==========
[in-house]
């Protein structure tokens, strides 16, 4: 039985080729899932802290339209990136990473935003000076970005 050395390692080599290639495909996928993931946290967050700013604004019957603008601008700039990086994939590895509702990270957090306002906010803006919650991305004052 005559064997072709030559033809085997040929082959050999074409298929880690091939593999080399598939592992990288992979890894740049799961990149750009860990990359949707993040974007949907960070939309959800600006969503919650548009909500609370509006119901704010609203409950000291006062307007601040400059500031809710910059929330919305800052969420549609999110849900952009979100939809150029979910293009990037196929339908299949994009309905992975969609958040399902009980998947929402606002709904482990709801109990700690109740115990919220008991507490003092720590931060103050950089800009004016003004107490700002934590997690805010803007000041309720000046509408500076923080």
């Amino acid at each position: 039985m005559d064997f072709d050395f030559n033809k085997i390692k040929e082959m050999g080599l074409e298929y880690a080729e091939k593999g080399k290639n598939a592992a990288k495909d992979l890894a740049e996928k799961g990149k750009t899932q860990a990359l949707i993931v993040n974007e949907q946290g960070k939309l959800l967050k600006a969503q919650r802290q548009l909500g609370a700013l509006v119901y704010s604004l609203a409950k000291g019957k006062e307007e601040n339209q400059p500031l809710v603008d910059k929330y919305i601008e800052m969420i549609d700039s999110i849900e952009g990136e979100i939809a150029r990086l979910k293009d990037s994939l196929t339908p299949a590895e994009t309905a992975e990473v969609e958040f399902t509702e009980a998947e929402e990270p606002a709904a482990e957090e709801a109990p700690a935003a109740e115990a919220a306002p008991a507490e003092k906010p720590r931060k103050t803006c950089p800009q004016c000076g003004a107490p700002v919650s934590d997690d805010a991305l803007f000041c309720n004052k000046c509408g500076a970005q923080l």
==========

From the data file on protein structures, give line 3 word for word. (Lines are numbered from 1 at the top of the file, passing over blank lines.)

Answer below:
């Amino acid at each position: 039985m005559d064997f072709d050395f030559n033809k085997i390692k040929e082959m050999g080599l074409e298929y880690a080729e091939k593999g080399k290639n598939a592992a990288k495909d992979l890894a740049e996928k799961g990149k750009t899932q860990a990359l949707i993931v993040n974007e949907q946290g960070k939309l959800l967050k600006a969503q919650r802290q548009l909500g609370a700013l509006v119901y704010s604004l609203a409950k000291g019957k006062e307007e601040n339209q400059p500031l809710v603008d910059k929330y919305i601008e800052m969420i549609d700039s999110i849900e952009g990136e979100i939809a150029r990086l979910k293009d990037s994939l196929t339908p299949a590895e994009t309905a992975e990473v969609e958040f399902t509702e009980a998947e929402e990270p606002a709904a482990e957090e709801a109990p700690a935003a109740e115990a919220a306002p008991a507490e003092k906010p720590r931060k103050t803006c950089p800009q004016c000076g003004a107490p700002v919650s934590d997690d805010a991305l803007f000041c309720n004052k000046c509408g500076a970005q923080l």